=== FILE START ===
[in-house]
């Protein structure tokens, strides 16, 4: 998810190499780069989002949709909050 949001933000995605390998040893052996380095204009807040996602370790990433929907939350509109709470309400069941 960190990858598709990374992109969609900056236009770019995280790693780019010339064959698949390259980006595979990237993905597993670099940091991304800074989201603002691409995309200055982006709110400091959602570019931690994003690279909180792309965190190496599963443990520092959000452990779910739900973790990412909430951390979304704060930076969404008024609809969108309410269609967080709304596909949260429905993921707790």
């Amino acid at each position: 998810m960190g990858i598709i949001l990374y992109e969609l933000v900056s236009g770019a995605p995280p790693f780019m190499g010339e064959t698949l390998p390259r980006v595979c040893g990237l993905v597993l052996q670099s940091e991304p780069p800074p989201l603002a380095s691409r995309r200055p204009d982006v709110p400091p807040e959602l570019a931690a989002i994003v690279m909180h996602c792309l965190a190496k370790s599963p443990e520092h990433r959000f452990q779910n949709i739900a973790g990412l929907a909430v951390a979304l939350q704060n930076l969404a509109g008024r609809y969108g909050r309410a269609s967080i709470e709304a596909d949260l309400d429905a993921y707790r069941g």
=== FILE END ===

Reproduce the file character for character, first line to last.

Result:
[in-house]
């Protein structure tokens, strides 16, 4: 998810190499780069989002949709909050 949001933000995605390998040893052996380095204009807040996602370790990433929907939350509109709470309400069941 960190990858598709990374992109969609900056236009770019995280790693780019010339064959698949390259980006595979990237993905597993670099940091991304800074989201603002691409995309200055982006709110400091959602570019931690994003690279909180792309965190190496599963443990520092959000452990779910739900973790990412909430951390979304704060930076969404008024609809969108309410269609967080709304596909949260429905993921707790």
């Amino acid at each position: 998810m960190g990858i598709i949001l990374y992109e969609l933000v900056s236009g770019a995605p995280p790693f780019m190499g010339e064959t698949l390998p390259r980006v595979c040893g990237l993905v597993l052996q670099s940091e991304p780069p800074p989201l603002a380095s691409r995309r200055p204009d982006v709110p400091p807040e959602l570019a931690a989002i994003v690279m909180h996602c792309l965190a190496k370790s599963p443990e520092h990433r959000f452990q779910n949709i739900a973790g990412l929907a909430v951390a979304l939350q704060n930076l969404a509109g008024r609809y969108g909050r309410a269609s967080i709470e709304a596909d949260l309400d429905a993921y707790r069941g």